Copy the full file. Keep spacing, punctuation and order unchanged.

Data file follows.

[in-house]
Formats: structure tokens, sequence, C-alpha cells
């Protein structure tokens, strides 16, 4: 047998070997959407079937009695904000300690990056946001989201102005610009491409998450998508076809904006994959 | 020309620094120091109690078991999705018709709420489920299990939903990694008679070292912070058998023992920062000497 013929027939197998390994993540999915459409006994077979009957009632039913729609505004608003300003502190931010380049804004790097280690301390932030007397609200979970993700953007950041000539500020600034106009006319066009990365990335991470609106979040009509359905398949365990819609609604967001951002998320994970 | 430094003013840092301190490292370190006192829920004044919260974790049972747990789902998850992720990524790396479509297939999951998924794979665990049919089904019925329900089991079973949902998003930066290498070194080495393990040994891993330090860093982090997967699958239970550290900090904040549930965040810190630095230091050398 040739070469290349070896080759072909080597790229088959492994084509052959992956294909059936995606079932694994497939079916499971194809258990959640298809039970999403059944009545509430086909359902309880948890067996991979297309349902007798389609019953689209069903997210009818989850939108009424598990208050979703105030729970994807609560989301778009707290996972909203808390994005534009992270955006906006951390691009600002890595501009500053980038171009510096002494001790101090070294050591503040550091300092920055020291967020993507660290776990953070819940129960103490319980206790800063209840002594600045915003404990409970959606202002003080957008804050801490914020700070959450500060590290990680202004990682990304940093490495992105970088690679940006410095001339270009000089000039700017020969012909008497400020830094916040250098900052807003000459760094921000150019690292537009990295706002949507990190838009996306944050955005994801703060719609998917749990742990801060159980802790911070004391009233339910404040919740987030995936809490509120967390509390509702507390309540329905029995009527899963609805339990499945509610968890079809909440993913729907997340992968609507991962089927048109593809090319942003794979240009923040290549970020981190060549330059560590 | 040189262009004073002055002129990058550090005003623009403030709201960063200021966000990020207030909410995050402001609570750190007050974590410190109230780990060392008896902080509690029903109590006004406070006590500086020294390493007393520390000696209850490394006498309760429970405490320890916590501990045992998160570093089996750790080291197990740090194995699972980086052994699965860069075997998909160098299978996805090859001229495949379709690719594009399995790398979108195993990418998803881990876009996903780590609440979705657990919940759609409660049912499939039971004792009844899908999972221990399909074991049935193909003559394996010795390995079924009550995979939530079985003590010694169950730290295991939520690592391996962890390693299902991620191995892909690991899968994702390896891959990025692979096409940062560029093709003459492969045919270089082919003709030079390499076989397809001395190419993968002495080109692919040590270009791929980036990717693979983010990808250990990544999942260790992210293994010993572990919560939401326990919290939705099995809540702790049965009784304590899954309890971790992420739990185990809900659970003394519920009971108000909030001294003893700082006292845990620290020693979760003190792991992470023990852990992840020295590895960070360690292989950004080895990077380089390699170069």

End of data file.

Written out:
[in-house]
Formats: structure tokens, sequence, C-alpha cells
């Protein structure tokens, strides 16, 4: 047998070997959407079937009695904000300690990056946001989201102005610009491409998450998508076809904006994959 | 020309620094120091109690078991999705018709709420489920299990939903990694008679070292912070058998023992920062000497 013929027939197998390994993540999915459409006994077979009957009632039913729609505004608003300003502190931010380049804004790097280690301390932030007397609200979970993700953007950041000539500020600034106009006319066009990365990335991470609106979040009509359905398949365990819609609604967001951002998320994970 | 430094003013840092301190490292370190006192829920004044919260974790049972747990789902998850992720990524790396479509297939999951998924794979665990049919089904019925329900089991079973949902998003930066290498070194080495393990040994891993330090860093982090997967699958239970550290900090904040549930965040810190630095230091050398 040739070469290349070896080759072909080597790229088959492994084509052959992956294909059936995606079932694994497939079916499971194809258990959640298809039970999403059944009545509430086909359902309880948890067996991979297309349902007798389609019953689209069903997210009818989850939108009424598990208050979703105030729970994807609560989301778009707290996972909203808390994005534009992270955006906006951390691009600002890595501009500053980038171009510096002494001790101090070294050591503040550091300092920055020291967020993507660290776990953070819940129960103490319980206790800063209840002594600045915003404990409970959606202002003080957008804050801490914020700070959450500060590290990680202004990682990304940093490495992105970088690679940006410095001339270009000089000039700017020969012909008497400020830094916040250098900052807003000459760094921000150019690292537009990295706002949507990190838009996306944050955005994801703060719609998917749990742990801060159980802790911070004391009233339910404040919740987030995936809490509120967390509390509702507390309540329905029995009527899963609805339990499945509610968890079809909440993913729907997340992968609507991962089927048109593809090319942003794979240009923040290549970020981190060549330059560590 | 040189262009004073002055002129990058550090005003623009403030709201960063200021966000990020207030909410995050402001609570750190007050974590410190109230780990060392008896902080509690029903109590006004406070006590500086020294390493007393520390000696209850490394006498309760429970405490320890916590501990045992998160570093089996750790080291197990740090194995699972980086052994699965860069075997998909160098299978996805090859001229495949379709690719594009399995790398979108195993990418998803881990876009996903780590609440979705657990919940759609409660049912499939039971004792009844899908999972221990399909074991049935193909003559394996010795390995079924009550995979939530079985003590010694169950730290295991939520690592391996962890390693299902991620191995892909690991899968994702390896891959990025692979096409940062560029093709003459492969045919270089082919003709030079390499076989397809001395190419993968002495080109692919040590270009791929980036990717693979983010990808250990990544999942260790992210293994010993572990919560939401326990919290939705099995809540702790049965009784304590899954309890971790992420739990185990809900659970003394519920009971108000909030001294003893700082006292845990620290020693979760003190792991992470023990852990992840020295590895960070360690292989950004080895990077380089390699170069």